Plio-Pleistocene exhumation of the eastern Himalayan syntaxis and its domal ‘pop-up’

Laura Bracciali, Randall R. Parrish, Yani Najman, Andrew Smye, Andrew Carter, Jan R. Wijbrans

Research output: Contribution to journalReview articlepeer-review

74 Scopus citations


The eastern termination of the Himalayan orogen forms a structural syntaxis that is characterised by young (from 10 to < 1 Ma) mineral growth and cooling ages that document Late Miocene to Pleistocene structural, metamorphic, igneous and exhumation events. This region is a steep antiformal and in part domal structure that folds the suture zone between the Indian and Asian plates. It is dissected by the Yarlung Tsangpo, one of the major rivers of the eastern Himalayan–Tibet region, which becomes the Brahmaputra River in the Indian foreland basin before emptying into the Bay of Bengal. Exceptionally high relief and one of the deepest gorges on Earth have developed where the river's tortuous route crosses the Namche Barwa–Gyala Peri massif (> 7 km in elevation) in the core of the syntaxis. Very high erosion rates documented in sediment downstream of the gorge at the foot of the Himalaya contribute ~ 50% of total detritus to the sediment load of the Brahmaputra. The initiation of very high rates of exhumation has been attributed either to the extreme erosive power of a river flowing across a deforming indentor corner and the associated positive feedback, or to the geometry of the Indian plate indentor, with the corner being thrust beneath the Asian plate resulting in buckling which accommodates shortening; both processes may be important. The northern third of the syntaxis corresponds to a steep domal ‘pop-up’ structure bounded by the India–Asia suture on three sides and a thrust zone to the south. Within the dome, Greater Himalaya rocks equilibrated at ~ 800 °C and 25–30 km depth during the Miocene, with these conditions potentially persisting into the latest Miocene and possibly the Pliocene, with modest decompression prior to ~ 4 Ma. This domal ‘pop-up’ corresponds to the area of youngest bedrock ages on a wide variety of thermochronometers and geochronometers. In this paper we review the extensive scientific literature that has focused on the eastern syntaxis and provide new chronological data on its bedrock and erosion products to constrain the age of inception of the very rapid uplift and erosion. We then discuss its cause, with the ultimate aim to reconstruct the exhumation history of the syntaxis and discuss the tectonic context for its genesis. We use zircon and rutile U–Pb, white mica Ar–Ar and zircon fission track dating methods to extract age data from bedrock, Brahmaputra modern sediments (including an extensive compilation of modern detrital chronometry from the eastern Himalaya) and Neogene palaeo-Brahmaputra deposits of the Surma Basin (Bangladesh). Numerical modelling of heat flow and erosion is also used to model the path of rocks from peak metamorphic conditions of ~ 800 °C to < 250 °C. Our new data include U–Pb bedrock rutile ages as young as 1.4 Ma from the Namche Barwa massif and 0.4 Ma from the river downstream of the syntaxis. Combined with existing data, our new data and heat flow modelling show that: i) the detrital age signature of the modern syntaxis is unique within the eastern Himalayan region; ii) the rocks within the domal pop-up were > 575 ± 75 °C only 1–2 Myr ago; iii) the Neogene Surma Basin does not record evidence of the rise and erosion of the domal pop-up until latest Pliocene–Pleistocene time; iv) Pleistocene exhumation of the north-easternmost part of the syntaxis took place at rates of at least 4 km/Myr, with bedrock erosion of 12–21 km during the last 3 Ma; v) the inception of rapid syntaxial exhumation may have started as early as 7 Ma or as late as 3 Ma; and vi) the Yarlung Tsangpo is antecedent and subsequently distorted by the developing antiform. Together our data and modelling demonstrate that the domal pop-up with its exceptional erosion and topographic relief is likely a Pleistocene feature that overprinted earlier structural and metamorphic events typical of Himalayan evolution.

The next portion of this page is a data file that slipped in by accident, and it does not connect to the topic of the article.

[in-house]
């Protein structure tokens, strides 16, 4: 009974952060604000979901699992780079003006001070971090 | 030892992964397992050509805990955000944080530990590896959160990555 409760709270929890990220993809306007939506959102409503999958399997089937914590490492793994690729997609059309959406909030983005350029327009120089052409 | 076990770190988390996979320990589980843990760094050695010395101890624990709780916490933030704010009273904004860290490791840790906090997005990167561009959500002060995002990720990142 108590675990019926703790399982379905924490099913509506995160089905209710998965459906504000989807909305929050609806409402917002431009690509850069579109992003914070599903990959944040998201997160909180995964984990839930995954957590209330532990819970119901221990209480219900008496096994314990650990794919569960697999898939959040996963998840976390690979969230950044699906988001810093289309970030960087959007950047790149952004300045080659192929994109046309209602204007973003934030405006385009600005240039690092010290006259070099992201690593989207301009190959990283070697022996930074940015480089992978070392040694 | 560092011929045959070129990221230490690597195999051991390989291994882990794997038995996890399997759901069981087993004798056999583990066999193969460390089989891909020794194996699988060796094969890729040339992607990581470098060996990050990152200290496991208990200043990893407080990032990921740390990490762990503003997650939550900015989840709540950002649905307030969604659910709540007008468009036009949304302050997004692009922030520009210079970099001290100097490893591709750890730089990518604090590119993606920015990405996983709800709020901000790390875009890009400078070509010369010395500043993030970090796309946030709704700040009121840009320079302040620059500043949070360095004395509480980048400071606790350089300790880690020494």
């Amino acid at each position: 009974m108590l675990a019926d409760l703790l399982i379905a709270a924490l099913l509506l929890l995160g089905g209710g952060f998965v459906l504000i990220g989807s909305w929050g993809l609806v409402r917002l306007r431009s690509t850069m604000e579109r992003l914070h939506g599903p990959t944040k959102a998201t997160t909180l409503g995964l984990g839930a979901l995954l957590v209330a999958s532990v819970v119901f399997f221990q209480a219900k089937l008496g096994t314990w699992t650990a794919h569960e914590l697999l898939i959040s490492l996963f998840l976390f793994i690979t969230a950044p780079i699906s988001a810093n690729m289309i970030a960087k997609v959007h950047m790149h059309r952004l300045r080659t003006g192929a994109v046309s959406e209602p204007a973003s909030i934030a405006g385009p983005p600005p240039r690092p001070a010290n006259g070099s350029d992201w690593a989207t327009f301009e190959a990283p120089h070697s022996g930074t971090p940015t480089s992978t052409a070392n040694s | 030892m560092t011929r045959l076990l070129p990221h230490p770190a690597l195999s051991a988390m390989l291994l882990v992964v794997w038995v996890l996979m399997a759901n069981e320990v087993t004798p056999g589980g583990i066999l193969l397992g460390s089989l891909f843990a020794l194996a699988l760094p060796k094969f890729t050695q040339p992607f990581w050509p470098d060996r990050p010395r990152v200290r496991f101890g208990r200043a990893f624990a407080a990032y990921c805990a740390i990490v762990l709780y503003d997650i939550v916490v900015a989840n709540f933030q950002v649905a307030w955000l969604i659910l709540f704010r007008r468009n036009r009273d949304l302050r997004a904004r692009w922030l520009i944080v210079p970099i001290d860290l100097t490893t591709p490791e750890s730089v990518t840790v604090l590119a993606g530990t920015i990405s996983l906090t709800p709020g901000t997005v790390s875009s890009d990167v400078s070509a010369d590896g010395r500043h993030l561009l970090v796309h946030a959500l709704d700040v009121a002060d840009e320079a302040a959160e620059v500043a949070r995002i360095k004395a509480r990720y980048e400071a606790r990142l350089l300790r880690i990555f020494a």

Original languageEnglish (US)
Pages (from-to)350-385
Number of pages36
JournalEarth-Science Reviews
StatePublished - Sep 1 2016

All Science Journal Classification (ASJC) codes

  • General Earth and Planetary Sciences


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